The Uttar Pradesh government on Saturday banned the sale, production, storage and distribution of food items with halal certification, PTI reported.
However, the ban will not apply to food products manufactured for export.
Halal food is that which is permissible according to Islamic law. Several countries have legal mechanisms to certify halal food, while in several others, private bodies offer halal certification to companies.
In India, no legal authority provides halal certificates, but some private organisations and religious groups provide such certification.
The Uttar Pradesh government claimed that attempts to discourage the use of products without halal certificates lead to “unfair financial benefits” and also form part of a strategy to “sow class hatred, create divisions in society, and weaken the country” by “anti-national elements”, according to PTI.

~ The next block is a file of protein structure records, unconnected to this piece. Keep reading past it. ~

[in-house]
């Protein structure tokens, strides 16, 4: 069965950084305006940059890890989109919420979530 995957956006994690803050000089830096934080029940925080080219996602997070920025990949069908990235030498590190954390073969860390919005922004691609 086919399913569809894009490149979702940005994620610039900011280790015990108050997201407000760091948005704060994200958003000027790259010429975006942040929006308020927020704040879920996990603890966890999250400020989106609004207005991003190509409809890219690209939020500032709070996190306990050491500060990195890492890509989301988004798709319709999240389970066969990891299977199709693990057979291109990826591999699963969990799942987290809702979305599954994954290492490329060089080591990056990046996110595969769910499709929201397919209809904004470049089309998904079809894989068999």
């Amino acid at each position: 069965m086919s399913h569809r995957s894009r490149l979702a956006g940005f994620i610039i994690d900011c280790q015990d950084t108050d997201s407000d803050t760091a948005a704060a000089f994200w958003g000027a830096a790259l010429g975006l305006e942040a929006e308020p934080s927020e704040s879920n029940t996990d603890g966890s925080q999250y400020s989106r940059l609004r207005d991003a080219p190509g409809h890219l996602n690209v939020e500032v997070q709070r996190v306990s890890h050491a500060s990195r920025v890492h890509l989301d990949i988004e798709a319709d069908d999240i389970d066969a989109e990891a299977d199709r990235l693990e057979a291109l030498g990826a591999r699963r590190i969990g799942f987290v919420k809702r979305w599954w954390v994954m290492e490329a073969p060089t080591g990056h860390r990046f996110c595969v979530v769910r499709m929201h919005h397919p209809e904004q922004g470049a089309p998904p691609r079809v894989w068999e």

“Unrestrained propaganda is being disseminated within a particular section of society to discourage the use of products lacking a halal certificate,” the government said. It added that this harms the business interests of other communities.
The government said that halal certification creates a parallel system, leading to confusion about food quality.
On Friday, the Uttar Pradesh Police filed a case against eight agencies for allegedly issuing forged and illegal halal certificates, The Times of India reported. The police alleged that such acts could cause social animosity and violate public trust.
The case was filed based on a complaint by businessman Shailendra Kumar Sharma. A government spokesperson said that halal certification finds no mention in the Food Safety and Standards Act, and is therefore illegal.
Among the agencies against whom the case has been filed are Halal India Private Limited and Jamiat Ulama-i-Hind Halal Trust.